HaloO Larry,

you wrote:
Implicit is that role distance is N + the distance to the nearest
class that incorporates that role for small values of N.

If class Dog does role Bark and also does role Wag, then passing a
Dog to

    multi (Bark $x)
    multi (Wag $x)

should result in ambiguity.  The interesting question is whether N should
be 0 or 1 (or possibly epsilon).  If we have

    multi (Bark $x)
    multi (Dog $x)

arguably Dog is more specialized than Bark, which says N maybe
shouldn't be 0.  Whether it should be epsilon or 1 depends on how
you think of role composition, and whether you think of roles more
like immediate parent classes or generic paste-ins.  You can think
of them as immediate parent classes, but in that case they're actually
closer than a real parent class that would have distance 1, since
role methods override parent class methods.  That argues for N < 1.

Sorry, has Perl6 now reverted to setting classes above types?

I would think that the programmer specifies what type a class
implements by letting it do a set of roles. This implies that
by default a class does the very unspecific Any. In your example
the type system needs the information if Dog does a supertype or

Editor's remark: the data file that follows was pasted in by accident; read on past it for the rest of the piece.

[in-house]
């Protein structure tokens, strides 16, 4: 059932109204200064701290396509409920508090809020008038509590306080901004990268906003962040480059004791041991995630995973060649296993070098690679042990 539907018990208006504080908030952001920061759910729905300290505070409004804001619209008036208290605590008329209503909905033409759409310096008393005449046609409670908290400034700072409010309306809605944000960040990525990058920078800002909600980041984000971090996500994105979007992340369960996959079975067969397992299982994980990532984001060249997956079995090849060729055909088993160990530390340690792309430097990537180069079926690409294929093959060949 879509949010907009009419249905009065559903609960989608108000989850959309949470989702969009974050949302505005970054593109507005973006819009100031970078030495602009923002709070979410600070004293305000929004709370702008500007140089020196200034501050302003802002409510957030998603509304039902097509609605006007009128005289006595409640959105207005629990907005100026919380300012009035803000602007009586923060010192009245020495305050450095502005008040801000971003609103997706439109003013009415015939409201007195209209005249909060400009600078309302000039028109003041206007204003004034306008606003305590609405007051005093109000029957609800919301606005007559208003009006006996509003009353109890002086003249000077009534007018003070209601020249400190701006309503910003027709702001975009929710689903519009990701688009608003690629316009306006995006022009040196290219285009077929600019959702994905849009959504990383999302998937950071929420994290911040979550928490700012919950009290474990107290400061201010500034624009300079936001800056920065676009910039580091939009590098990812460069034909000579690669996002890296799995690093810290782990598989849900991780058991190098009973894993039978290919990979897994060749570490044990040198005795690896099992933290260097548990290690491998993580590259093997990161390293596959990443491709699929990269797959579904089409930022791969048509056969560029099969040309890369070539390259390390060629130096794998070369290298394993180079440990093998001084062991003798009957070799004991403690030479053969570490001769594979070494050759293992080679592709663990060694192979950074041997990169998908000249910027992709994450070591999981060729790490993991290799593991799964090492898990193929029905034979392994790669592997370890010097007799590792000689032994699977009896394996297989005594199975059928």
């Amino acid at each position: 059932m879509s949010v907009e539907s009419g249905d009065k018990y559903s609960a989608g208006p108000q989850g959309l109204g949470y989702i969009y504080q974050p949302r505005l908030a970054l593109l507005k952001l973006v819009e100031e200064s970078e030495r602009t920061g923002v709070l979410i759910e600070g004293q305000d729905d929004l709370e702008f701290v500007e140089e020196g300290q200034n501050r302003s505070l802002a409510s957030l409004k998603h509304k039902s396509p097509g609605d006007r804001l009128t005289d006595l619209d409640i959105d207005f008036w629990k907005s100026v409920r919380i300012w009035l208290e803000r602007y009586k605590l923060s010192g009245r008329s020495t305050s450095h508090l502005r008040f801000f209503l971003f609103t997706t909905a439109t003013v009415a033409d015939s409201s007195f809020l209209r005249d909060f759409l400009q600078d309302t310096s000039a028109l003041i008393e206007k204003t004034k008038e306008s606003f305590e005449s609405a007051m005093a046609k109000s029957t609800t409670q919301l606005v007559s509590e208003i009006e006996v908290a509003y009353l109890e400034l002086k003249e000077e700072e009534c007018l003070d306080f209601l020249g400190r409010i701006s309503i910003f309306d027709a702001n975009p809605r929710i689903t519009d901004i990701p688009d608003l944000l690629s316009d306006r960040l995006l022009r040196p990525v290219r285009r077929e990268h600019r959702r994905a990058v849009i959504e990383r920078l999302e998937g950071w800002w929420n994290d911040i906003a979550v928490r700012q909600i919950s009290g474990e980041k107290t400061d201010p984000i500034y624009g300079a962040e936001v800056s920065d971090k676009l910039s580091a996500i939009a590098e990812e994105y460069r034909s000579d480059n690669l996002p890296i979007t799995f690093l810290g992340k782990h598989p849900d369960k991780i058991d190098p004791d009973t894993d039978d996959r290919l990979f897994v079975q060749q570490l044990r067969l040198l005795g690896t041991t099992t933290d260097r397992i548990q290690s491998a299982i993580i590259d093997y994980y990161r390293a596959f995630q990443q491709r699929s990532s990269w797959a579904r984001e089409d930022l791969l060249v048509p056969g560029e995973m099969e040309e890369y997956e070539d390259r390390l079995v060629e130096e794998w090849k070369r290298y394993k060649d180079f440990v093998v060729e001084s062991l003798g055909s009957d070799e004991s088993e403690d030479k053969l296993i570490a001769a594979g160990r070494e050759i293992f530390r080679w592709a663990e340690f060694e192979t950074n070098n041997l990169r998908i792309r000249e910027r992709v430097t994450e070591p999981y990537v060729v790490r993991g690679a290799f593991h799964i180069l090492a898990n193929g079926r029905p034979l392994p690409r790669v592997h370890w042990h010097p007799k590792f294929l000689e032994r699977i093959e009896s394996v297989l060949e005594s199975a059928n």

subtype. The syntax could be junctive:

class Dog does Bark | Wag {...} # union type (least upper bound)
class Dog does Bark & Wag {...} # intersection type (greatest lower bound)
class Dog does Bark , Wag {...} # same as & or typeless composition?

If Dog is made a supertype then neither multi (Bark $x) nor multi (Wag $x)
is in the applicability set. For the subtype case both are applicable
and an ambiguity type error occurs. This needs disambiguation through
defining multi (Dog $x). The question is at what time this error occurs
and what restrictions allow a compile time detection. Note that the
ambiguity doesn't go away with a metric approach because there are no
other parameters that could compensate.

TSa (Thomas Sandlaß)

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